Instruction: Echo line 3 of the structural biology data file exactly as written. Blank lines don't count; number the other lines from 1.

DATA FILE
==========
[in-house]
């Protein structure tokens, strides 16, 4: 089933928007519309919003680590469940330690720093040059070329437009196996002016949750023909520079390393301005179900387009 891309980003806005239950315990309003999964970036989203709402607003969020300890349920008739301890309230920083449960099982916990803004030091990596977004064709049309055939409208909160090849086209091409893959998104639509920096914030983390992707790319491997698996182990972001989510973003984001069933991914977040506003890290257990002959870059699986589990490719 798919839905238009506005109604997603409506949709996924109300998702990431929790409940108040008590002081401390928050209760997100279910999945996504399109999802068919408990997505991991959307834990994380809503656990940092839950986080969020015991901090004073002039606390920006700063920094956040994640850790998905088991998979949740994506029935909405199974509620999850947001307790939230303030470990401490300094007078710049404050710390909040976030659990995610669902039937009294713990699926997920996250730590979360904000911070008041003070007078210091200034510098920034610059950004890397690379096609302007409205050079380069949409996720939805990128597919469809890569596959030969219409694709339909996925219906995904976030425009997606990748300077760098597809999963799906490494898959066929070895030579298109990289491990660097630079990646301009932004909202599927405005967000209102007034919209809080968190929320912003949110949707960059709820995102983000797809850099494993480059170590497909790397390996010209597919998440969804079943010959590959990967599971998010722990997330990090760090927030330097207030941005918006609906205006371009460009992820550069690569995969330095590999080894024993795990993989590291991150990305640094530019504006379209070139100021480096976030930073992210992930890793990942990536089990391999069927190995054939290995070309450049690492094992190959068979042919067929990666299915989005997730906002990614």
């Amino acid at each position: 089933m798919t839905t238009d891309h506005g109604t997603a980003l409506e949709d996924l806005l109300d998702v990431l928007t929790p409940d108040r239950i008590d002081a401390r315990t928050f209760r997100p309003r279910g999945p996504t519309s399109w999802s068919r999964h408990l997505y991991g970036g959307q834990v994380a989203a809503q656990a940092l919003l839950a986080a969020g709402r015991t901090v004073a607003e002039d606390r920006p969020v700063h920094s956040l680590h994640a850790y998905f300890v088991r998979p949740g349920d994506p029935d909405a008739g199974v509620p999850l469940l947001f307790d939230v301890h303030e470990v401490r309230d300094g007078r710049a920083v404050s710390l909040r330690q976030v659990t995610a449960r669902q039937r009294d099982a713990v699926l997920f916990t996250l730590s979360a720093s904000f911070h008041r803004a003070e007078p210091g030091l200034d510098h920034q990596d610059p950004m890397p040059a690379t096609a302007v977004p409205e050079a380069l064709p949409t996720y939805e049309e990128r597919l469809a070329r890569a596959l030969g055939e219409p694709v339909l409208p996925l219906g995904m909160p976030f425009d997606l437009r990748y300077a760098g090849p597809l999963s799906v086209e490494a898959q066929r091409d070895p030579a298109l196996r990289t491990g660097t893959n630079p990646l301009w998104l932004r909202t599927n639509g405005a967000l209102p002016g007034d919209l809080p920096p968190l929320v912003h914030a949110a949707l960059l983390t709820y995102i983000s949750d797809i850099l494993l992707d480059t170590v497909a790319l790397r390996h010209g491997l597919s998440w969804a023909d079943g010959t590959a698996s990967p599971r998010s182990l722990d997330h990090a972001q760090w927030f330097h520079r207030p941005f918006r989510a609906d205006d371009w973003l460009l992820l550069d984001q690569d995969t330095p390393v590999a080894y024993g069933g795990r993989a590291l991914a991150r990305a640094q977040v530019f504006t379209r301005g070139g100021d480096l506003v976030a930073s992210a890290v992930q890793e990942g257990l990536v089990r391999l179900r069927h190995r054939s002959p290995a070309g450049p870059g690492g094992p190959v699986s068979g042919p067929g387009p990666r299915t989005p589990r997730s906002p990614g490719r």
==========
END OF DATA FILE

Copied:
């Amino acid at each position: 089933m798919t839905t238009d891309h506005g109604t997603a980003l409506e949709d996924l806005l109300d998702v990431l928007t929790p409940d108040r239950i008590d002081a401390r315990t928050f209760r997100p309003r279910g999945p996504t519309s399109w999802s068919r999964h408990l997505y991991g970036g959307q834990v994380a989203a809503q656990a940092l919003l839950a986080a969020g709402r015991t901090v004073a607003e002039d606390r920006p969020v700063h920094s956040l680590h994640a850790y998905f300890v088991r998979p949740g349920d994506p029935d909405a008739g199974v509620p999850l469940l947001f307790d939230v301890h303030e470990v401490r309230d300094g007078r710049a920083v404050s710390l909040r330690q976030v659990t995610a449960r669902q039937r009294d099982a713990v699926l997920f916990t996250l730590s979360a720093s904000f911070h008041r803004a003070e007078p210091g030091l200034d510098h920034q990596d610059p950004m890397p040059a690379t096609a302007v977004p409205e050079a380069l064709p949409t996720y939805e049309e990128r597919l469809a070329r890569a596959l030969g055939e219409p694709v339909l409208p996925l219906g995904m909160p976030f425009d997606l437009r990748y300077a760098g090849p597809l999963s799906v086209e490494a898959q066929r091409d070895p030579a298109l196996r990289t491990g660097t893959n630079p990646l301009w998104l932004r909202t599927n639509g405005a967000l209102p002016g007034d919209l809080p920096p968190l929320v912003h914030a949110a949707l960059l983390t709820y995102i983000s949750d797809i850099l494993l992707d480059t170590v497909a790319l790397r390996h010209g491997l597919s998440w969804a023909d079943g010959t590959a698996s990967p599971r998010s182990l722990d997330h990090a972001q760090w927030f330097h520079r207030p941005f918006r989510a609906d205006d371009w973003l460009l992820l550069d984001q690569d995969t330095p390393v590999a080894y024993g069933g795990r993989a590291l991914a991150r990305a640094q977040v530019f504006t379209r301005g070139g100021d480096l506003v976030a930073s992210a890290v992930q890793e990942g257990l990536v089990r391999l179900r069927h190995r054939s002959p290995a070309g450049p870059g690492g094992p190959v699986s068979g042919p067929g387009p990666r299915t989005p589990r997730s906002p990614g490719r």